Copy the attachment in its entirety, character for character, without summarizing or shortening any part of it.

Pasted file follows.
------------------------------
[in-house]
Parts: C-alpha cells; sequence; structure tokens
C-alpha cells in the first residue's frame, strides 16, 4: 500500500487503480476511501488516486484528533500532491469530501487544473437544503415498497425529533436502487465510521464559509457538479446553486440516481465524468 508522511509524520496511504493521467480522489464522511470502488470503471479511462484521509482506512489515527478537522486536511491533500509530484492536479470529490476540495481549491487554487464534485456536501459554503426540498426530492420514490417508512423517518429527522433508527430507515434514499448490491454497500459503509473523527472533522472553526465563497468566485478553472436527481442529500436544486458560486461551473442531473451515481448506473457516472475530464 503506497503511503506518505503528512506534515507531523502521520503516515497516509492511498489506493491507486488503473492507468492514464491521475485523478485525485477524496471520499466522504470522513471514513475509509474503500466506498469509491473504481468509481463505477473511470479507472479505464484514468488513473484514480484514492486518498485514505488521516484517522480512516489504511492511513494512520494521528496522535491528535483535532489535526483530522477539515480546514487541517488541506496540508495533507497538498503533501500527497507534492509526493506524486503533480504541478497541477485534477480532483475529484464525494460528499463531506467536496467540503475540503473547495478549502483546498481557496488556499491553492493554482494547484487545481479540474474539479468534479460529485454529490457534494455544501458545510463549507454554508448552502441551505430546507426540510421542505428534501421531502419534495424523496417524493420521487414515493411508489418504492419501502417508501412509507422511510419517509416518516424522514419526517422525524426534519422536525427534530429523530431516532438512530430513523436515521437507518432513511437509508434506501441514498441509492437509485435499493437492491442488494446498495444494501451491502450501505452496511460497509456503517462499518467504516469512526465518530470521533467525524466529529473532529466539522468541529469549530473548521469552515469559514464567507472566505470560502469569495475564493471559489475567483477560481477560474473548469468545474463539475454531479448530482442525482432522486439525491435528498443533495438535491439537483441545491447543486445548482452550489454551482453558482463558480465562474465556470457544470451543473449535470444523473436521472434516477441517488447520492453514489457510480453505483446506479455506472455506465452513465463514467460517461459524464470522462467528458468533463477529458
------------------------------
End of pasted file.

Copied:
[in-house]
Parts: C-alpha cells; sequence; structure tokens
C-alpha cells in the first residue's frame, strides 16, 4: 500500500487503480476511501488516486484528533500532491469530501487544473437544503415498497425529533436502487465510521464559509457538479446553486440516481465524468 508522511509524520496511504493521467480522489464522511470502488470503471479511462484521509482506512489515527478537522486536511491533500509530484492536479470529490476540495481549491487554487464534485456536501459554503426540498426530492420514490417508512423517518429527522433508527430507515434514499448490491454497500459503509473523527472533522472553526465563497468566485478553472436527481442529500436544486458560486461551473442531473451515481448506473457516472475530464 503506497503511503506518505503528512506534515507531523502521520503516515497516509492511498489506493491507486488503473492507468492514464491521475485523478485525485477524496471520499466522504470522513471514513475509509474503500466506498469509491473504481468509481463505477473511470479507472479505464484514468488513473484514480484514492486518498485514505488521516484517522480512516489504511492511513494512520494521528496522535491528535483535532489535526483530522477539515480546514487541517488541506496540508495533507497538498503533501500527497507534492509526493506524486503533480504541478497541477485534477480532483475529484464525494460528499463531506467536496467540503475540503473547495478549502483546498481557496488556499491553492493554482494547484487545481479540474474539479468534479460529485454529490457534494455544501458545510463549507454554508448552502441551505430546507426540510421542505428534501421531502419534495424523496417524493420521487414515493411508489418504492419501502417508501412509507422511510419517509416518516424522514419526517422525524426534519422536525427534530429523530431516532438512530430513523436515521437507518432513511437509508434506501441514498441509492437509485435499493437492491442488494446498495444494501451491502450501505452496511460497509456503517462499518467504516469512526465518530470521533467525524466529529473532529466539522468541529469549530473548521469552515469559514464567507472566505470560502469569495475564493471559489475567483477560481477560474473548469468545474463539475454531479448530482442525482432522486439525491435528498443533495438535491439537483441545491447543486445548482452550489454551482453558482463558480465562474465556470457544470451543473449535470444523473436521472434516477441517488447520492453514489457510480453505483446506479455506472455506465452513465463514467460517461459524464470522462467528458468533463477529458